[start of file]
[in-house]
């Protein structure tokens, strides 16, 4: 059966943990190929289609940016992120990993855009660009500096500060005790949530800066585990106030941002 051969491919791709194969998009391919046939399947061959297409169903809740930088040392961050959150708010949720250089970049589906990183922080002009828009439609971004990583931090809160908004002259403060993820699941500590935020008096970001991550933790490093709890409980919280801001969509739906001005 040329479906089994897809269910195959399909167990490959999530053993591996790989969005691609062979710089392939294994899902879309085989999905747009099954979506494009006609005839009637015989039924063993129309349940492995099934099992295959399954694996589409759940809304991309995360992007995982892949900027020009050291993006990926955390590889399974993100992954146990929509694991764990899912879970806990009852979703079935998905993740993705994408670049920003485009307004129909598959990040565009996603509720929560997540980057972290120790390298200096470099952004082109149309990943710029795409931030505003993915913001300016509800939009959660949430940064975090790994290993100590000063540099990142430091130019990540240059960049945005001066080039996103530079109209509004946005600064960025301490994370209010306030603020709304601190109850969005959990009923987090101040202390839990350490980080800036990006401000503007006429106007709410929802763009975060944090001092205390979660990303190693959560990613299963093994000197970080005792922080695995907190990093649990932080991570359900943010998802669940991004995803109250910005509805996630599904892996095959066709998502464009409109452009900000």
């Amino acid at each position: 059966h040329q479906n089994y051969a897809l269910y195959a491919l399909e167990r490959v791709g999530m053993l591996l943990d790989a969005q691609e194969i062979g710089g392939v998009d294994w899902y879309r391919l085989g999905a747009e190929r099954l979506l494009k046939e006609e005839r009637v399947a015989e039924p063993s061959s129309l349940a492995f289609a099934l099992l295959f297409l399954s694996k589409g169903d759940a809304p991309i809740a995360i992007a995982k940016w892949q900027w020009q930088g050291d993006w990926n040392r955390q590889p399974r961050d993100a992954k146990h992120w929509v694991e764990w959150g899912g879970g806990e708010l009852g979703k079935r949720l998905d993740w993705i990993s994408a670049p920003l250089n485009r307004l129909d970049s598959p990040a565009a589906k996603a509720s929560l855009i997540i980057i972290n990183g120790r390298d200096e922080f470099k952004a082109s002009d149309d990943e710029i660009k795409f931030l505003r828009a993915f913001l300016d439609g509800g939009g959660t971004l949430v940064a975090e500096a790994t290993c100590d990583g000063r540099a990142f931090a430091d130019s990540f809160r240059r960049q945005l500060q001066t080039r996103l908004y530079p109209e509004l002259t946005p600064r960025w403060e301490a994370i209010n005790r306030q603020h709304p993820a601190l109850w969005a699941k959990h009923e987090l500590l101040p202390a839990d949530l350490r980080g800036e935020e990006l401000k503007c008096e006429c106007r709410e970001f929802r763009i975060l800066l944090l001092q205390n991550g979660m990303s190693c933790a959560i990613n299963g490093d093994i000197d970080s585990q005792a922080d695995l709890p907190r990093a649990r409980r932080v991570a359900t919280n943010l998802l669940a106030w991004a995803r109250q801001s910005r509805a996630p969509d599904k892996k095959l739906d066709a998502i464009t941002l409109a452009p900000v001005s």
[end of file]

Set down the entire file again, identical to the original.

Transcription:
[in-house]
């Protein structure tokens, strides 16, 4: 059966943990190929289609940016992120990993855009660009500096500060005790949530800066585990106030941002 051969491919791709194969998009391919046939399947061959297409169903809740930088040392961050959150708010949720250089970049589906990183922080002009828009439609971004990583931090809160908004002259403060993820699941500590935020008096970001991550933790490093709890409980919280801001969509739906001005 040329479906089994897809269910195959399909167990490959999530053993591996790989969005691609062979710089392939294994899902879309085989999905747009099954979506494009006609005839009637015989039924063993129309349940492995099934099992295959399954694996589409759940809304991309995360992007995982892949900027020009050291993006990926955390590889399974993100992954146990929509694991764990899912879970806990009852979703079935998905993740993705994408670049920003485009307004129909598959990040565009996603509720929560997540980057972290120790390298200096470099952004082109149309990943710029795409931030505003993915913001300016509800939009959660949430940064975090790994290993100590000063540099990142430091130019990540240059960049945005001066080039996103530079109209509004946005600064960025301490994370209010306030603020709304601190109850969005959990009923987090101040202390839990350490980080800036990006401000503007006429106007709410929802763009975060944090001092205390979660990303190693959560990613299963093994000197970080005792922080695995907190990093649990932080991570359900943010998802669940991004995803109250910005509805996630599904892996095959066709998502464009409109452009900000």
């Amino acid at each position: 059966h040329q479906n089994y051969a897809l269910y195959a491919l399909e167990r490959v791709g999530m053993l591996l943990d790989a969005q691609e194969i062979g710089g392939v998009d294994w899902y879309r391919l085989g999905a747009e190929r099954l979506l494009k046939e006609e005839r009637v399947a015989e039924p063993s061959s129309l349940a492995f289609a099934l099992l295959f297409l399954s694996k589409g169903d759940a809304p991309i809740a995360i992007a995982k940016w892949q900027w020009q930088g050291d993006w990926n040392r955390q590889p399974r961050d993100a992954k146990h992120w929509v694991e764990w959150g899912g879970g806990e708010l009852g979703k079935r949720l998905d993740w993705i990993s994408a670049p920003l250089n485009r307004l129909d970049s598959p990040a565009a589906k996603a509720s929560l855009i997540i980057i972290n990183g120790r390298d200096e922080f470099k952004a082109s002009d149309d990943e710029i660009k795409f931030l505003r828009a993915f913001l300016d439609g509800g939009g959660t971004l949430v940064a975090e500096a790994t290993c100590d990583g000063r540099a990142f931090a430091d130019s990540f809160r240059r960049q945005l500060q001066t080039r996103l908004y530079p109209e509004l002259t946005p600064r960025w403060e301490a994370i209010n005790r306030q603020h709304p993820a601190l109850w969005a699941k959990h009923e987090l500590l101040p202390a839990d949530l350490r980080g800036e935020e990006l401000k503007c008096e006429c106007r709410e970001f929802r763009i975060l800066l944090l001092q205390n991550g979660m990303s190693c933790a959560i990613n299963g490093d093994i000197d970080s585990q005792a922080d695995l709890p907190r990093a649990r409980r932080v991570a359900t919280n943010l998802l669940a106030w991004a995803r109250q801001s910005r509805a996630p969509d599904k892996k095959l739906d066709a998502i464009t941002l409109a452009p900000v001005s």